Bare area of synovial joint
What is the “bare area”? Why do the earliest erosions begin here?
In synovial articulations, hyaline articular cartilage covers the ends of both articulating bones. The articular capsule envelops the joint cavity and is composed of an outer fibrous capsule and a thin inner synovial membrane. The synovial membrane typically does not extend over cartilaginous surfaces but lines the nonarticular portion of the synovial joint and also covers the intracapsular bone surfaces that are not covered by cartilage. These unprotected bony areas occur at the peripheral aspect of the joint and are referred to as “bare areas”.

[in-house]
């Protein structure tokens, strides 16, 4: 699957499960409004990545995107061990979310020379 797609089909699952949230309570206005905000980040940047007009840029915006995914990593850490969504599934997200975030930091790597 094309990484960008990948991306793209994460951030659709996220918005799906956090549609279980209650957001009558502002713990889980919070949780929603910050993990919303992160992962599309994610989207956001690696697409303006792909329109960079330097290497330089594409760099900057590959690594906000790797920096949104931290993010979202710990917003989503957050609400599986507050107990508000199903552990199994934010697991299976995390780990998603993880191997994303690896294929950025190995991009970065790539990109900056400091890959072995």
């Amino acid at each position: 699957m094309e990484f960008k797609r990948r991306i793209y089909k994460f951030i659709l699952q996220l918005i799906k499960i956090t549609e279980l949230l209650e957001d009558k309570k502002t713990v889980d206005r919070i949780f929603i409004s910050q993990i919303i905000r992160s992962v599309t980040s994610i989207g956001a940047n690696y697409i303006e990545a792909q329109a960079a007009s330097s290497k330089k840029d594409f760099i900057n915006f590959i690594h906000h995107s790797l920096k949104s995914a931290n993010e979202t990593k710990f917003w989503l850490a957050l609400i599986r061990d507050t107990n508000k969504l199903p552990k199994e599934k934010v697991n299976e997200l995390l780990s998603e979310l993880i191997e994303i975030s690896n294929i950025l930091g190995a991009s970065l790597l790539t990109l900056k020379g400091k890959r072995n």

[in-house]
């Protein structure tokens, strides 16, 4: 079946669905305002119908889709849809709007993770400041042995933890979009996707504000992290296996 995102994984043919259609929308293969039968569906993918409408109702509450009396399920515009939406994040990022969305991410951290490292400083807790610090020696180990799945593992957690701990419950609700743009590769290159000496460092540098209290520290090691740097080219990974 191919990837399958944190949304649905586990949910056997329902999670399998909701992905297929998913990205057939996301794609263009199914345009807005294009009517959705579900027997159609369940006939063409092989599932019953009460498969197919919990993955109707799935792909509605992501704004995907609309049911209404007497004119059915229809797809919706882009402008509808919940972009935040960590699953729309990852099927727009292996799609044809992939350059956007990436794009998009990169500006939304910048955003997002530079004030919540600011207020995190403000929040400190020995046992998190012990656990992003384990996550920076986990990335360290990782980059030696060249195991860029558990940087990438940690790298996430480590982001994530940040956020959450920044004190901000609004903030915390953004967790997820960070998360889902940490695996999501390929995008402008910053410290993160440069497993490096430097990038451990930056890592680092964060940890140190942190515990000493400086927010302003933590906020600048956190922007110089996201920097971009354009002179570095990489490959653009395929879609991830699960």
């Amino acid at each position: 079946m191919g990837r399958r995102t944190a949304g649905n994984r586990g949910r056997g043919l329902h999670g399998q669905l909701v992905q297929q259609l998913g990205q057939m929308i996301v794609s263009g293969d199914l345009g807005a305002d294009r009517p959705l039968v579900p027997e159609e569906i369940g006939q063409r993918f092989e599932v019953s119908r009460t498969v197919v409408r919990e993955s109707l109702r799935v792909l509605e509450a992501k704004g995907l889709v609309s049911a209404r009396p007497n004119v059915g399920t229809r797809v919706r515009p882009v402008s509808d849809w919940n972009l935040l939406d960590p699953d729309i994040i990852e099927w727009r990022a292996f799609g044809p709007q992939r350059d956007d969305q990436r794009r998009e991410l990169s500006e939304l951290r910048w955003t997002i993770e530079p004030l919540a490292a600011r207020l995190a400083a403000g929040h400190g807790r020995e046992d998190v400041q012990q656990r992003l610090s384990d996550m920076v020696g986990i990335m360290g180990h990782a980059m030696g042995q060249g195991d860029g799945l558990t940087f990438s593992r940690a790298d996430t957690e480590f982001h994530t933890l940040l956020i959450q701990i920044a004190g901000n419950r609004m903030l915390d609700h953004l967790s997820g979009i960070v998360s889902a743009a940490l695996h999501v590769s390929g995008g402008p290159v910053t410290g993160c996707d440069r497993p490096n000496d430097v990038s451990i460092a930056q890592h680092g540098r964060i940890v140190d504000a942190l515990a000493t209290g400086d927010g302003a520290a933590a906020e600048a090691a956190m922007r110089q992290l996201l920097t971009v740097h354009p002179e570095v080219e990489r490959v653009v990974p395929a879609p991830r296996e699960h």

In these areas, the bone does not have a protective cartilage covering. Consequently, the inflamed synovial pannus, which occurs in inflammatory arthritides such as RA, comes in direct contact with bone, resulting in marginal erosions. These “bare areas” are where you should look for the earliest evidence of erosions. Specialized views including the Norgaard view (ball-catcher’s view) of the hands are optimal for demonstrating the earliest erosive changes in an inflammatory peripheral arthritis, whereas the anteroposterior Ferguson view of the sacroiliac joints demonstrates the earliest changes in an inflammatory axial arthropathy. With progression of disease, the pannus proliferates to cover the cartilage surfaces, resulting in cartilage destruction (joint space narrowing) and more diffuse bony erosions.